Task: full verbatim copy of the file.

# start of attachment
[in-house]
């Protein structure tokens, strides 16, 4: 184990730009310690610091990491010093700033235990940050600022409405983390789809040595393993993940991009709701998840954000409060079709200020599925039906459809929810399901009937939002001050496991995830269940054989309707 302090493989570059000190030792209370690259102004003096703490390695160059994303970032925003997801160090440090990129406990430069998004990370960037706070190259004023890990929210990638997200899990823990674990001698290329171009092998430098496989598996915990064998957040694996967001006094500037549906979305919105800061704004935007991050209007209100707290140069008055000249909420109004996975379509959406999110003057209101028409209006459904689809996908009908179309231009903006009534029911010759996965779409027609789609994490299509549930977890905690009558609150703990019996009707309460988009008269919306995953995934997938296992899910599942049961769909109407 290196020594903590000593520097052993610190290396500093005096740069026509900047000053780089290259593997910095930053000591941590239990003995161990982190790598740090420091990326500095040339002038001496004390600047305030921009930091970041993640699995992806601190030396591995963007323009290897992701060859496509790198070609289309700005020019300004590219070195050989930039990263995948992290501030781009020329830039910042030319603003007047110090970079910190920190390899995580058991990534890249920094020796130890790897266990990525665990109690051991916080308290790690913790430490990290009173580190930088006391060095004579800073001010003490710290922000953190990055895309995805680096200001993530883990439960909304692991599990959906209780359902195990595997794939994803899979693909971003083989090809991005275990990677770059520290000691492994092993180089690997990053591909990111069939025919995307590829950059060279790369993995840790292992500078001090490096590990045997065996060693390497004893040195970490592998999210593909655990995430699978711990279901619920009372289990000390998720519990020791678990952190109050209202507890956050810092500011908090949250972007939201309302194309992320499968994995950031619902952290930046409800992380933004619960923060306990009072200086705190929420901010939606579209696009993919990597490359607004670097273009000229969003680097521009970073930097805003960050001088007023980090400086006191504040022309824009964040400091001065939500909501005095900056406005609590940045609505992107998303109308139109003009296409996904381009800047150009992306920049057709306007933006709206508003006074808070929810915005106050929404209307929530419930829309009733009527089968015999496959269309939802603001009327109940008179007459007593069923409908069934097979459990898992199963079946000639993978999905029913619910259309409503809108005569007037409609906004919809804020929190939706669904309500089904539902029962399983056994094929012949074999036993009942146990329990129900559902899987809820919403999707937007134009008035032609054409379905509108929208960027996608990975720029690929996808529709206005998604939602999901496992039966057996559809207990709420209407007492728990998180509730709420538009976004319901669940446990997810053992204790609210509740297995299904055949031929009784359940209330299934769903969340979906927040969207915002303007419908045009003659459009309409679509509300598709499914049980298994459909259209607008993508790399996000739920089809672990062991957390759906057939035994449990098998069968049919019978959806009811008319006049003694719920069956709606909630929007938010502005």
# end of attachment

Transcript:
[in-house]
């Protein structure tokens, strides 16, 4: 184990730009310690610091990491010093700033235990940050600022409405983390789809040595393993993940991009709701998840954000409060079709200020599925039906459809929810399901009937939002001050496991995830269940054989309707 302090493989570059000190030792209370690259102004003096703490390695160059994303970032925003997801160090440090990129406990430069998004990370960037706070190259004023890990929210990638997200899990823990674990001698290329171009092998430098496989598996915990064998957040694996967001006094500037549906979305919105800061704004935007991050209007209100707290140069008055000249909420109004996975379509959406999110003057209101028409209006459904689809996908009908179309231009903006009534029911010759996965779409027609789609994490299509549930977890905690009558609150703990019996009707309460988009008269919306995953995934997938296992899910599942049961769909109407 290196020594903590000593520097052993610190290396500093005096740069026509900047000053780089290259593997910095930053000591941590239990003995161990982190790598740090420091990326500095040339002038001496004390600047305030921009930091970041993640699995992806601190030396591995963007323009290897992701060859496509790198070609289309700005020019300004590219070195050989930039990263995948992290501030781009020329830039910042030319603003007047110090970079910190920190390899995580058991990534890249920094020796130890790897266990990525665990109690051991916080308290790690913790430490990290009173580190930088006391060095004579800073001010003490710290922000953190990055895309995805680096200001993530883990439960909304692991599990959906209780359902195990595997794939994803899979693909971003083989090809991005275990990677770059520290000691492994092993180089690997990053591909990111069939025919995307590829950059060279790369993995840790292992500078001090490096590990045997065996060693390497004893040195970490592998999210593909655990995430699978711990279901619920009372289990000390998720519990020791678990952190109050209202507890956050810092500011908090949250972007939201309302194309992320499968994995950031619902952290930046409800992380933004619960923060306990009072200086705190929420901010939606579209696009993919990597490359607004670097273009000229969003680097521009970073930097805003960050001088007023980090400086006191504040022309824009964040400091001065939500909501005095900056406005609590940045609505992107998303109308139109003009296409996904381009800047150009992306920049057709306007933006709206508003006074808070929810915005106050929404209307929530419930829309009733009527089968015999496959269309939802603001009327109940008179007459007593069923409908069934097979459990898992199963079946000639993978999905029913619910259309409503809108005569007037409609906004919809804020929190939706669904309500089904539902029962399983056994094929012949074999036993009942146990329990129900559902899987809820919403999707937007134009008035032609054409379905509108929208960027996608990975720029690929996808529709206005998604939602999901496992039966057996559809207990709420209407007492728990998180509730709420538009976004319901669940446990997810053992204790609210509740297995299904055949031929009784359940209330299934769903969340979906927040969207915002303007419908045009003659459009309409679509509300598709499914049980298994459909259209607008993508790399996000739920089809672990062991957390759906057939035994449990098998069968049919019978959806009811008319006049003694719920069956709606909630929007938010502005």